Luzerne County Council members have until Dec. 30 to act if they do not want slot machines in truck stops, the administration said.
State lawmakers approved gambling expansion legislation in October, allowing up to five video gaming terminals at truck stops in counties that currently have casinos. Luzerne County is in the mix, with the Mohegan Sun Pocono casino in Plains Township.
The legislation gave impacted counties a say in whether expansion to truck stops was allowed within their jurisdictions, establishing a Dec. 30 deadline to decide, county Manager C. David Pedri recently told council members.
Based on a cursory review of county mapping data, Pedri estimated approximately four truck stops may be eligible for slot machines if they are interested.
Under the legislation, truck stops must be on at least 3 acres with a convenience store, at least 20 parking spots for commercial trucks and diesel fuel areas. The establishments also must sell an average 50,000 gallons of diesel or biodiesel fuel per month for a year and can’t be located on any property owned by the Pennsylvania Turnpike.
Legislators have estimated 150 truck stops would be eligible statewide.
The Pennsylvania Gaming Board has no list of which establishments may be eligible because proof that all requirements are met would be submitted in applications, a board representative said.
Two Pilot Travel Centers — one in Sugarloaf Township and the other in Pittston Township — may meet eligibility requirements. It’s unclear if they are interested in offering machines because local workers declined comment, referring inquiries to corporate officials who could not be immediately reached Wednesday.
Luzerne County is among 12 counties with casinos, according to the state Gaming Board. To date, three decided to reject slot machines at truck stops — Monroe, Northampton and Washington counties, the board said.
County council members here may vote on the matter Dec. 12.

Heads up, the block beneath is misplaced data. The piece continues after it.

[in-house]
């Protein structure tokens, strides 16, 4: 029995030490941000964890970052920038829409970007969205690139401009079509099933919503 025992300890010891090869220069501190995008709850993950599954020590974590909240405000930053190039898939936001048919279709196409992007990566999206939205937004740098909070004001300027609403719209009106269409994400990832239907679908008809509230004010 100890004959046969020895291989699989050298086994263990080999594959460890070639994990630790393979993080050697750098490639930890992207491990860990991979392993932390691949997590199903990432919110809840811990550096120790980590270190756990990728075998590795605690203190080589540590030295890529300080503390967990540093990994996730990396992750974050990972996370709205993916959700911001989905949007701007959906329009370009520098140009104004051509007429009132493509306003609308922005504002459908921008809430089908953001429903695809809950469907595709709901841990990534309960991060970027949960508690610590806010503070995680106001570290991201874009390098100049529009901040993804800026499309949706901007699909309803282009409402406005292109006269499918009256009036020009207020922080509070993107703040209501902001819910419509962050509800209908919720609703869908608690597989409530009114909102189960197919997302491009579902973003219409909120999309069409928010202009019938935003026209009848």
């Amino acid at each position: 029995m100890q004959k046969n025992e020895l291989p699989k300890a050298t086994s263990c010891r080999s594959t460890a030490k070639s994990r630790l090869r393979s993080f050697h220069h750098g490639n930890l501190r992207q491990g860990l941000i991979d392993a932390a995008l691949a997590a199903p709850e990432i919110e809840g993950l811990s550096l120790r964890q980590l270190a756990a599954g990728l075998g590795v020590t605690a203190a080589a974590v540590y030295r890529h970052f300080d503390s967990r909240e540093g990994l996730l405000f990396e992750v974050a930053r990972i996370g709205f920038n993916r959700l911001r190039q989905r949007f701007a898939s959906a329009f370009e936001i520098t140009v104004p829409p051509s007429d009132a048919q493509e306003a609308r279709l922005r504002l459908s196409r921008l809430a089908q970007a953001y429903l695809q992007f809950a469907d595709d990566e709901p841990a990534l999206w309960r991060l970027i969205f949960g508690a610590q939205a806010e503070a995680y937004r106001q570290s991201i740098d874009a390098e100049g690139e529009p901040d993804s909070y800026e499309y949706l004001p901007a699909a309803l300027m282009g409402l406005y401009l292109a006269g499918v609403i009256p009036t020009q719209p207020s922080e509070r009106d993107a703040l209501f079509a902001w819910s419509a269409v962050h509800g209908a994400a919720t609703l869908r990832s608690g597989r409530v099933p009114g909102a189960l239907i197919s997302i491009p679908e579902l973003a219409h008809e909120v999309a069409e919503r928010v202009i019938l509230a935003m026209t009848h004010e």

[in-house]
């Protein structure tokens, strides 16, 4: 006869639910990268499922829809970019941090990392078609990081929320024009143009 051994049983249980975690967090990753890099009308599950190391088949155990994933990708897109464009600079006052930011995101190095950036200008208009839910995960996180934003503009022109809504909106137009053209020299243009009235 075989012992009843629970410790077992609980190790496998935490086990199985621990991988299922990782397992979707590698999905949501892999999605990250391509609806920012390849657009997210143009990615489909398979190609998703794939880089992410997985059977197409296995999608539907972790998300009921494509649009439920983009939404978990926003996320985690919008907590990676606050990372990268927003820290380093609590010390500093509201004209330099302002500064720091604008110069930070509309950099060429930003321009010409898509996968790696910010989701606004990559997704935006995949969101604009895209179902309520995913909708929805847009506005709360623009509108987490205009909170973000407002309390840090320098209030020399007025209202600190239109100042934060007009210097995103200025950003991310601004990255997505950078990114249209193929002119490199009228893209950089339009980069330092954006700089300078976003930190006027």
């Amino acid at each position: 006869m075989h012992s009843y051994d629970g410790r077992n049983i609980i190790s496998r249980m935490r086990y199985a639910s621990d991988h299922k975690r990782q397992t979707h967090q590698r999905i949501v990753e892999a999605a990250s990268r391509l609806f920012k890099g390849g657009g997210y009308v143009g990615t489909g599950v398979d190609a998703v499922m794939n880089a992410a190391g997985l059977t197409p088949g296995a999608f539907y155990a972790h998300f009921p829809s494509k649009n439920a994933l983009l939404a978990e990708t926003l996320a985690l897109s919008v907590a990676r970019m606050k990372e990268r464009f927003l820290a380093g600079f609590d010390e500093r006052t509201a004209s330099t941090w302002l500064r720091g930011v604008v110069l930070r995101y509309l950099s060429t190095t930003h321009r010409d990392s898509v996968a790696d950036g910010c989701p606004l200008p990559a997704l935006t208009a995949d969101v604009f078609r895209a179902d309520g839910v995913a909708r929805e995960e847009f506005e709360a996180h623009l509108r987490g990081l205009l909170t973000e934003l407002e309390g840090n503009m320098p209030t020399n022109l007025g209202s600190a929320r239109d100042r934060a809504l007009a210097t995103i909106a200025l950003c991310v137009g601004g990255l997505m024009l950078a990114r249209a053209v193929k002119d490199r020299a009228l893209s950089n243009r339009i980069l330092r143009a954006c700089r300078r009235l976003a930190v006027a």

At least two representatives of video gaming terminals said they plan to attend next week’s meeting urging council members to allow the machines at truck stops.
Chris Vecchione, of Universal Gaming Group of PA, said Wednesday that gaming is “sweeping the country” as a revenue generator to reduce reliance on taxes. He said he will be at next week’s meeting to ensure council members understand all sides of the issue.
Some casinos oppose expansion by other entities, maintaining they will suffer — an argument that has not held true in other states, Vecchione said.
His company operates video gaming terminals in Illinois and has been meeting with Pennsylvania establishments in anticipation of expansion.
“This is not going to hurt casinos,” said Vecchione.
It’s unclear if Mohegan Sun Pocono will publicly take a stance on the matter. A casino spokesperson could not immediately be reached for comment Wednesday.
Rob Miller, head of Commonwealth Gaming LLC in Harrisburg, also plans to attend next week’s meeting, possibly accompanied by representatives of local truck stops interested in slot machines.
If four truck stops are permitted to have five machines each, the total would be 20, Miller said.
“It will have zero impact on Mohegan Sun but can have some really nice impact on businesses that operate those machines,” said Miller.
In other states, he said Commonwealth Gaming found truckers like the slot machines and will bypass truck stops that don’t offer them.
During a brief county council discussion about the matter last month, Pedri said the addition of slot machines at truck stops could increase revenue available for local gaming grants. According to the state, 10 percent of revenue from the machines would be earmarked for local funding.
Truck stops, meanwhile, would get to keep 15 percent of the gross revenue.
According to the state, counties that prohibit slot machines can later reverse their decision and allow them. However, counties that rescind prior prohibitions cannot subsequently ban machines again.